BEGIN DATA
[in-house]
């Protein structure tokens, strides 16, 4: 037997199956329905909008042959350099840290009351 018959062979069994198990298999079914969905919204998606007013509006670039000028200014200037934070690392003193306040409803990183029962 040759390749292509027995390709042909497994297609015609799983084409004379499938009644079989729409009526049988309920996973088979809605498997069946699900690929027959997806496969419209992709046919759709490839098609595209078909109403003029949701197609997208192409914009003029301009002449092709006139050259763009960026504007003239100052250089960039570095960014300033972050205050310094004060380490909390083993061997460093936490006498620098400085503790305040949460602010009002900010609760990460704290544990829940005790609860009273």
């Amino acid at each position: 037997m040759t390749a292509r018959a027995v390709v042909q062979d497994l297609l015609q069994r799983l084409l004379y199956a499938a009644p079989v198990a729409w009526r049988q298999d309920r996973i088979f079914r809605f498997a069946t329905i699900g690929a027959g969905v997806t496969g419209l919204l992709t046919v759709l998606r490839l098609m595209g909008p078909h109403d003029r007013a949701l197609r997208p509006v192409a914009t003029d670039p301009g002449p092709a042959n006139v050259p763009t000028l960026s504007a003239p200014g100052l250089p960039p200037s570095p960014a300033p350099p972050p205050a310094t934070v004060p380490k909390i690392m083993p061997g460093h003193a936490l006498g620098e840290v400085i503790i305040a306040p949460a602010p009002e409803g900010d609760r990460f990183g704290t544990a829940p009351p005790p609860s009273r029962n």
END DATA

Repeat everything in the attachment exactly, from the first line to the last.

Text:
[in-house]
């Protein structure tokens, strides 16, 4: 037997199956329905909008042959350099840290009351 018959062979069994198990298999079914969905919204998606007013509006670039000028200014200037934070690392003193306040409803990183029962 040759390749292509027995390709042909497994297609015609799983084409004379499938009644079989729409009526049988309920996973088979809605498997069946699900690929027959997806496969419209992709046919759709490839098609595209078909109403003029949701197609997208192409914009003029301009002449092709006139050259763009960026504007003239100052250089960039570095960014300033972050205050310094004060380490909390083993061997460093936490006498620098400085503790305040949460602010009002900010609760990460704290544990829940005790609860009273």
């Amino acid at each position: 037997m040759t390749a292509r018959a027995v390709v042909q062979d497994l297609l015609q069994r799983l084409l004379y199956a499938a009644p079989v198990a729409w009526r049988q298999d309920r996973i088979f079914r809605f498997a069946t329905i699900g690929a027959g969905v997806t496969g419209l919204l992709t046919v759709l998606r490839l098609m595209g909008p078909h109403d003029r007013a949701l197609r997208p509006v192409a914009t003029d670039p301009g002449p092709a042959n006139v050259p763009t000028l960026s504007a003239p200014g100052l250089p960039p200037s570095p960014a300033p350099p972050p205050a310094t934070v004060p380490k909390i690392m083993p061997g460093h003193a936490l006498g620098e840290v400085i503790i305040a306040p949460a602010p009002e409803g900010d609760r990460f990183g704290t544990a829940p009351p005790p609860s009273r029962n």